This is one of the most dangerous credit rating myths.

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Understanding how to get a good credit score is crucial for everyone, as this score affects so many aspects of your financial life.

Most people or companies you want to do business with will check your credit and make decisions based on how high or low your score is. So many more doors could be opened to you if you have good credit.

Unfortunately, people sometimes believe the wrong things about how to get good credit. And there’s one particularly dangerous myth that could end up costing you dearly if you fall for it.

You Can’t Afford To Fall For This Lie About Getting Good Credit

One of the biggest credit score myths – and one that you absolutely cannot afford to believe – is about credit cards. Specifically, many people have the misconception that you need to have a balance on your credit cards in order to build up a good credit history.

Now, this myth is somewhat grounded in truth. The reality is that you have to borrow money in one form or another to get a good credit rating. And for many people, having and using credit cards is a great way to build a credit report that earns them a competitive score.

When you use your cards and pay them on time, this is reported to the credit bureaus who keep all your data. The positive payment history you develop shows that lenders can trust you and this has a big impact on your credit score since payment history is the most important factor in determining it.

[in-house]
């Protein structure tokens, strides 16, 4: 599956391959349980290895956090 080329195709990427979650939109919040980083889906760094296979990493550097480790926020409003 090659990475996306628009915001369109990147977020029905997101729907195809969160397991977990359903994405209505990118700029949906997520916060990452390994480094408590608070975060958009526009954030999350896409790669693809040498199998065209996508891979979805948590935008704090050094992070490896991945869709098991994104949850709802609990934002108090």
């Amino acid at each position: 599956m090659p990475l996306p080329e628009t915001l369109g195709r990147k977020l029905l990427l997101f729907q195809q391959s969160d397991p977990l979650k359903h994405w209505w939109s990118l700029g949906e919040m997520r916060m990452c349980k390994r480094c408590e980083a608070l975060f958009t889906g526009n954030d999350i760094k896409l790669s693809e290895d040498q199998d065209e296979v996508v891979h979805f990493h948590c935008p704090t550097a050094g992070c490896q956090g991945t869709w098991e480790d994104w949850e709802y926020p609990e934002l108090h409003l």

However, just because you have to use your cards doesn’t not means you have to carry a balance from month to month. It is perfectly acceptable to charge items to your cards and pay the statement balance in full.

Why having a balance isn’t necessary – or desirable

Having a balance on your credit cards is not necessary to build credit. In fact, it could backfire if you let your balance get too high relative to your credit limit.

Indeed, the second most important criteria used to determine your credit score is your credit utilization rate. It is the ratio of used credit to available credit. If you charge too much on your cards, you will end up with a high usage rate. Anything over 30% hurts your score. And ideally, you will have an even lower ratio to increase your score.

If you have a large balance on your cards, your credit usage could easily be well over 30%, resulting in a worse credit score than you would otherwise have.

If you have a balance, you will also be locked in paying interest on it. And credit cards have very high interest rates, which could cost you a fortune. One of the main reasons for trying to get a good credit score is to avoid having to borrow at high rates.

So by holding onto a balance to try and improve your credit score – and forcing yourself to cover expensive finance charges in the process – you’ll ensure you’re paying more than you need to borrow when you avoided that fate was the reason. why you tried to get good credit in the first place. There’s no reason to, so don’t buy into the myth that a credit card balance is necessary or desirable to build credit.

Check out The Ascent’s best credit cards for 2022

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